Above the Fray

By Anne Chen  |  Posted 2002-06-24 Print this article Print

Above the Fray

In the meantime, a few companies such as Centerpost are working to support multiple authentication systems. Centerpost recently signed a deal with Microsoft that will allow its Passport users to opt in if they want to receive airline itinerary and other information in the form of .Net alerts over standard e-mail. The authentication is secured using the HTTP Secure, or HTTPS, standard, Goren said.

When specifications are released by Liberty Alliance, Goren said, his company will write APIs to integrate with it as well. The idea is to give all users single-sign-on ease of use, whether they have Passport or Liberty IDs.

"We need to support 100 percent of our users, whether theyre aligned with AOL or Microsoft," Goren said. "Giving them a choice of authentication is what our customers are looking for. Im not going to alienate an entire customer base because I want to take sides in a vendor political battle."

But corporations such as Centerpost that are willing to support all major single-sign-on systems are in the minority. At automobile industry e-marketplace Covisint LLC, in Southfield, Mich., Dave Miller, chief information security officer, doesnt have time to wait the year and a half he thinks it will take for interoperability among identity management systems. Nor does he want to manage multiple authentication systems.

Instead, Miller has chosen to deploy a federated single-sign-on system himself that allows employees from automobile manufacturers and suppliers to access Covisints B2B portals. By building his system on emerging Web security standards, Miller said he hopes it will one day tie in to large single-sign-on services such as Passport.

To reduce the number of user names and passwords members must use to access disparate applications such as catalogs and auction sites housed by member suppliers and manufacturing heavyweights such as DaimlerChrysler AG, Ford Motor Co. and General Motors Corp., Miller has deployed RSAs ClearTrust 4.7 software. Covisint manages digital identities and provides single sign-on for users. Miller is also using the software as the basis of a federated single-sign-on system he is building.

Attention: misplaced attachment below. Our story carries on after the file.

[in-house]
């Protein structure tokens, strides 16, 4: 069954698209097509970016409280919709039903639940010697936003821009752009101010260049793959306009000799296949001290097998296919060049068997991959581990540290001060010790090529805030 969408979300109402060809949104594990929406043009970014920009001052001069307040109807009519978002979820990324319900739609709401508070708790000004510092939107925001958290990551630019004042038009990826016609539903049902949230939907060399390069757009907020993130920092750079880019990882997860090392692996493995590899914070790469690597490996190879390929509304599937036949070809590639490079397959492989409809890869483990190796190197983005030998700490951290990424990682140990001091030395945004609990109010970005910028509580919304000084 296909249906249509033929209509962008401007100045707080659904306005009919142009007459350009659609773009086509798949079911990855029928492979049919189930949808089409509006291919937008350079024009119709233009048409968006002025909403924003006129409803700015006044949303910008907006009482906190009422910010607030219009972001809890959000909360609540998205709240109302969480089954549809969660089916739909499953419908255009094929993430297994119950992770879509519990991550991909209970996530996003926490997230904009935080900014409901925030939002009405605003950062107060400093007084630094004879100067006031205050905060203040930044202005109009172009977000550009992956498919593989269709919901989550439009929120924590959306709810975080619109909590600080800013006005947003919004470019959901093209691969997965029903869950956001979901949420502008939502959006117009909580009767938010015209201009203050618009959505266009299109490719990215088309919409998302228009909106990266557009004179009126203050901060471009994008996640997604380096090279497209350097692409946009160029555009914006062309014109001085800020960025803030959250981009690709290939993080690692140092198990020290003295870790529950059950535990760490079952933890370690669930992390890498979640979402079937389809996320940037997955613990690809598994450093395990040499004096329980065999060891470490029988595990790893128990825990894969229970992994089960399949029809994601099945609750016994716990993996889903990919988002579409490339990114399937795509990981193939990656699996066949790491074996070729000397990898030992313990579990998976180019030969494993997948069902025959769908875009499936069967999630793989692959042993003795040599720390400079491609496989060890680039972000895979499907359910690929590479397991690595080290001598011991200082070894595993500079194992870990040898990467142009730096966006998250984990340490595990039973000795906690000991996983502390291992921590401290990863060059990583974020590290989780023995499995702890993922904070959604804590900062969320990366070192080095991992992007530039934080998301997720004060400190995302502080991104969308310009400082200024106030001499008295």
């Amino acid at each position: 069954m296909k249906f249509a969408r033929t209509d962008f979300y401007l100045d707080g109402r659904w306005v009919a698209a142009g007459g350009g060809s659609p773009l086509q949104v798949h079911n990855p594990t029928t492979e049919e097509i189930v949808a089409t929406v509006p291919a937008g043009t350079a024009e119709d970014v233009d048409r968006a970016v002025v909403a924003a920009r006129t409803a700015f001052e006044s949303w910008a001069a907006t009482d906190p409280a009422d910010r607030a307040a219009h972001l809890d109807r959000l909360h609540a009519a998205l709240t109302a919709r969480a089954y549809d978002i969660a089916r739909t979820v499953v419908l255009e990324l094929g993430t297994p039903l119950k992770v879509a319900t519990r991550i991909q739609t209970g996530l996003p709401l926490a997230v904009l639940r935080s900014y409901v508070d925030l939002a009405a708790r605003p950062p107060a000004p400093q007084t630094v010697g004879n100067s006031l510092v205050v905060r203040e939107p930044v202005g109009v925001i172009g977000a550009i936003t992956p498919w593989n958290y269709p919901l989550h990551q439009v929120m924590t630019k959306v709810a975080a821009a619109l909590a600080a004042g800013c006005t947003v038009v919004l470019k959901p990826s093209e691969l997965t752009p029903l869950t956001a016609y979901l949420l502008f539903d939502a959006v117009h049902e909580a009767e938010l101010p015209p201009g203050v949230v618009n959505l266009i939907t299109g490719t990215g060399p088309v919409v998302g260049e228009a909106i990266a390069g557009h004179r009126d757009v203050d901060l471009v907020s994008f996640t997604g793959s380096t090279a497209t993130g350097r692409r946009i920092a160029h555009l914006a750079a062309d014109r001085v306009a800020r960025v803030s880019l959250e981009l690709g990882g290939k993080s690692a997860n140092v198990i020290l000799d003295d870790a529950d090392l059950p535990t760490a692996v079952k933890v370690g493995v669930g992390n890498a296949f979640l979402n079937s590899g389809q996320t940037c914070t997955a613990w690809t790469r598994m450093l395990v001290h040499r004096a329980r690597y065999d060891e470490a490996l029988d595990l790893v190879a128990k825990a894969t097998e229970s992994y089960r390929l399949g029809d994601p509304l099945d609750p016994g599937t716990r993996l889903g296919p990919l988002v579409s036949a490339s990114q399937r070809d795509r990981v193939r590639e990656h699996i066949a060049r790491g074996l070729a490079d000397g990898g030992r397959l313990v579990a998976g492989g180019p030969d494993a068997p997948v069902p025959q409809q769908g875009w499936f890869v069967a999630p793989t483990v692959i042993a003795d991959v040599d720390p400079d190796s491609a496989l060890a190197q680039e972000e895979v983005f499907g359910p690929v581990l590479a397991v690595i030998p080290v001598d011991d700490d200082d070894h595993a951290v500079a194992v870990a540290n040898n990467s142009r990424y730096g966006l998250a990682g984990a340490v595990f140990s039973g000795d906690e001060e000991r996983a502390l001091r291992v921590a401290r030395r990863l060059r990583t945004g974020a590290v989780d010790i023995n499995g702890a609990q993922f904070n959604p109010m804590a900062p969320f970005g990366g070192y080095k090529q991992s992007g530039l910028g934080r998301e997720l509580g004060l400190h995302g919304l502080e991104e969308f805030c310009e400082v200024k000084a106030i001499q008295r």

"There are a lot of applications that OEMs and suppliers were not willing to give access to because they felt it was part of their competitive advantage," Miller said. "However, they still want the concept of the user being able to go to one spot and using only one ID and password to gain access to applications based on policies in a secure fashion. Our own federated model allows us to pass credentials from our site to participating sites—for example, between Ford and DaimlerChrysler."

Using ClearTrust and Oracle Corp.s Oracle8i relational database on the back end, Miller built his single-sign-on system around the emerging SAML security standard. Using an open standard such as the XML-based SAML allows Miller to prepare for future interoperability among other Web sites or services such as Passport or Liberty that might one day support single sign-on using the same open standards.

"The industry is in the infancy of creating a standard that will do cross-domain authorization, but companies that have a need for this right now will develop their own solutions in the short term," Miller said. "Because I dont know which service will win yet, our plan is to move toward a standard implementation with a simple, straightforward way of passing credentials."

So far, Miller has deployed this federated single-sign-on system for Ford and is deploying it for DaimlerChrysler. Miller said this system enables administrators at the automobile manufacturers to easily close out user accounts that give access to Fords applications, for example, as well as any Covisint applications when an employee leaves.

Miller said the system has also proved successful in encouraging users to come up with secure password schemes. Miller requires that passwords be changed every 30 days and requires numerals and two uppercase letters in each one. He is now exploring the use of user-based certificates with passwords to further secure his authentication system.